The Mersey Gateway Project

Mersey Gateway’s North Approach Viaduct contains enough concrete to fill seven Olympic swimming pools

April 13, 2017Chris SealeyNews

Work on the giant North Approach Viaduct, which will help carry 60,000 vehicles a day across the new Mersey Gateway bridge, has finished.

In total, 18,400 cubic metres of concrete was used to build the viaduct, enough to fill more than seven Olympic-sized swimming pools.

Engineers and construction teams have worked on the viaduct around the clock for the past three years.

They conducted a total of 63 concrete pours, totaling 4,200 cubic metres, to create the outer deck ‘wings’ of the viaduct, 20 pours totaling 1,900 cubic metres to infill the rib and deck of the bridge, and 11 pours totaling 12,300 cubic metres for the main deck of the viaduct.

An additional 103 pours, totaling an extra 8,000 cubic metres of concrete, were achieved to create the piers that support the viaduct.

Such volumes of concrete pours require a massive amount of planning, timing and co-ordination, with each pour a highly technical process to ensure the concrete sets evenly.

While the main viaduct has been completed, a programme of extensive finishing work is ongoing.

This involves water-proofing the deck, installing fascias along its sides, and laying a road surface.

Hugh O’Connor, General Manager for Merseylink Construction Joint Venture said: “This is another big achievement for the project.

“While the main viaduct is built, it has to be properly finished before it can carry traffic,” he said.

“When complete we expect 60,000 vehicles to use the bridge every day, or nearly 22 million vehicles every year.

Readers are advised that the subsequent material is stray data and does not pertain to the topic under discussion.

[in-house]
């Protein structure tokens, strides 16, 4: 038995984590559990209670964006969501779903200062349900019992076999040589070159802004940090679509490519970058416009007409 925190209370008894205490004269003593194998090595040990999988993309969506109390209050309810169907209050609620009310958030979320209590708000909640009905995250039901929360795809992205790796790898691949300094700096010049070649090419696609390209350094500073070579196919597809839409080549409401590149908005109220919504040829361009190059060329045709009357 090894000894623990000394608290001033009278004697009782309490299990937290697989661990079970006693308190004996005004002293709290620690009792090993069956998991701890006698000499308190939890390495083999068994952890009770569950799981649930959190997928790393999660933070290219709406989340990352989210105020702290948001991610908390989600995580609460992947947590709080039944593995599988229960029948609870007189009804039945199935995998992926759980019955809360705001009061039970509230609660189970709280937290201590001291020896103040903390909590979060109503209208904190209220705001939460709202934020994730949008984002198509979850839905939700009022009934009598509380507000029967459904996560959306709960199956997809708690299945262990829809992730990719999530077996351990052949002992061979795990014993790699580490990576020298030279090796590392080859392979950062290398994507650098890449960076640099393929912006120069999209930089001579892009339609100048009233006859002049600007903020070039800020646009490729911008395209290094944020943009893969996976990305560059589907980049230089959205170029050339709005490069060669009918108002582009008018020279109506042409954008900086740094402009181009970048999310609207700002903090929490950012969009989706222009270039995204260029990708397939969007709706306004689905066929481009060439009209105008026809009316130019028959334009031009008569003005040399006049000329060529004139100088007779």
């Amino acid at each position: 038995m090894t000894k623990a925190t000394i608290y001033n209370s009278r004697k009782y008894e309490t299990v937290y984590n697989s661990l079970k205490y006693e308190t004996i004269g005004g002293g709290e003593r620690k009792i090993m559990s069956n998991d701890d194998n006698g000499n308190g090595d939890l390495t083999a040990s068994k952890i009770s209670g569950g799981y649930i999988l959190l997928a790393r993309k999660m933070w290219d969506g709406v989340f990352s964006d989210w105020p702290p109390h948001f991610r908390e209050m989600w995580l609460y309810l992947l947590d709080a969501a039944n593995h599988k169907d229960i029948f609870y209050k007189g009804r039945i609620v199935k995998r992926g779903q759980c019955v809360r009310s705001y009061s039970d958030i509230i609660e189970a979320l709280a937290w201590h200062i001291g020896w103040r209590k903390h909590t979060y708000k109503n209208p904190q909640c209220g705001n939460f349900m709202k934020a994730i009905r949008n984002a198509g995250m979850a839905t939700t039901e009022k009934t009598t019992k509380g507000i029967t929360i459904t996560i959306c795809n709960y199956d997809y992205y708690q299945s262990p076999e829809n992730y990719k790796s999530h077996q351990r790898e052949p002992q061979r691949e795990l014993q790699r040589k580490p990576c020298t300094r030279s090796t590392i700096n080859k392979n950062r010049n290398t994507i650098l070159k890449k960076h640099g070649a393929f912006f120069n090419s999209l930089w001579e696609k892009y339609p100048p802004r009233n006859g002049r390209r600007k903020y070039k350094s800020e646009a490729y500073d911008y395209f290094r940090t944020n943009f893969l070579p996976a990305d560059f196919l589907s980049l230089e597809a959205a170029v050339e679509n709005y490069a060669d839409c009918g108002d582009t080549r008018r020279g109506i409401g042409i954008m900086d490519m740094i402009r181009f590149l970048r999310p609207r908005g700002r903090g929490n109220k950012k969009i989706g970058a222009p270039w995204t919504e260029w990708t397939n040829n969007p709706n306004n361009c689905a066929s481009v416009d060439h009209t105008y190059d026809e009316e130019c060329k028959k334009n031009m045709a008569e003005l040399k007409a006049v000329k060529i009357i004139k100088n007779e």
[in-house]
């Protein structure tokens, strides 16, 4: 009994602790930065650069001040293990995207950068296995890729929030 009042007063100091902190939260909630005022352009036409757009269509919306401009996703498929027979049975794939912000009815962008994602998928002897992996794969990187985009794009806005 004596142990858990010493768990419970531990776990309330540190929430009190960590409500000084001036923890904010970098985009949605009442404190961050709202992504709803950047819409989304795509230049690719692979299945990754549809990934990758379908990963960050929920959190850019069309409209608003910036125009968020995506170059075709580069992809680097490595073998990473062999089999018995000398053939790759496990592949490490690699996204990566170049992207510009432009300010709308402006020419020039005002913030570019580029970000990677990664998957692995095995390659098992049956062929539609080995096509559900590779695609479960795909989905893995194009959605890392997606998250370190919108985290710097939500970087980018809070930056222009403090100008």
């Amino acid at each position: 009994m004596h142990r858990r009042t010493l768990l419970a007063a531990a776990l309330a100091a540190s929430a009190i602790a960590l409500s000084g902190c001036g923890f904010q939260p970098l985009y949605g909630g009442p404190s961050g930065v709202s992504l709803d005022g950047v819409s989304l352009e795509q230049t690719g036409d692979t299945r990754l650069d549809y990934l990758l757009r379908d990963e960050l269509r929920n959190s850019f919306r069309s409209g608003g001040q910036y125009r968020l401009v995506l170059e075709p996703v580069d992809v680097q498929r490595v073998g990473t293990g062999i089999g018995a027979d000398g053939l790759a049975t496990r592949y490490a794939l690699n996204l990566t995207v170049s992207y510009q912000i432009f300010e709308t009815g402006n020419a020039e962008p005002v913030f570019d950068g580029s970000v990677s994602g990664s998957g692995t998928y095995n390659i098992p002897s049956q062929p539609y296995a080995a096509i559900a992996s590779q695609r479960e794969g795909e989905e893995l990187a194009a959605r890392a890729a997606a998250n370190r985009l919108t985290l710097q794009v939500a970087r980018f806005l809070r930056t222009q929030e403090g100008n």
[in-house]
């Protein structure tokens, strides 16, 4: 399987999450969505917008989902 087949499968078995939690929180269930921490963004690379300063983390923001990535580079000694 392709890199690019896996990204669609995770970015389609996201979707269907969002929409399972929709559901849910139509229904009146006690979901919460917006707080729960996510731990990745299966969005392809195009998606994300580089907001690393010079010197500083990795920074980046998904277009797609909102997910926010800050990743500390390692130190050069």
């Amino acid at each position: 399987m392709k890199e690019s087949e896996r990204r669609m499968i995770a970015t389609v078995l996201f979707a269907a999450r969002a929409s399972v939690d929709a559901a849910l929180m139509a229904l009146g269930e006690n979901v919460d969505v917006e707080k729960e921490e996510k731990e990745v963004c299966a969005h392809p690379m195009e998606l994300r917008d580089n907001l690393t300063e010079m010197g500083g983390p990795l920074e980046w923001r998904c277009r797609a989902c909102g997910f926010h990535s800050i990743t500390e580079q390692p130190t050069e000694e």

“This volume of traffic puts a huge demand on the road surface and structure of the viaduct, so it’s important finishing works are completed to the absolute highest standards.

“We’re working hard to complete these elements, and remain on target to open the bridge this autumn.

“The work required in conducting concrete pours is highly technical, and I would like to thank everyone involved for their contribution. Each of them is playing a vital part in bringing Halton’s iconic new bridge to life.”

A range of specialist equipment has been used to build the North Approach Viaduct, including the 280-tonne wing traveller machine, which was used to build the outer road lanes on either side of the North Approach Viaduct in Widnes.

It followed Trinity, the 1,700-tonne, 157-metre long, movable scaffold system (MSS), which built the central part of the carriageway.

Completion of the North Approach Viaduct is another significant milestone for the project.

The viaduct runs across the Widnes saltmarsh and will incorporate the slip roads for the entry and exit approaches to the Widnes side of the Mersey Gateway bridge.

Last month, construction of the bridge deck and stay cables also passed the halfway point, with construction moving forward at speed, ahead of the bridge opening this autumn.

Structural work continues on the South Approach Viaduct, which is expected to be finished in the summer of 2017.

Once complete, the two elevated approach viaducts will stretch across the saltmarsh on either side of the River Mersey, connecting the new bridge to the main road networks in Runcorn and Widnes.


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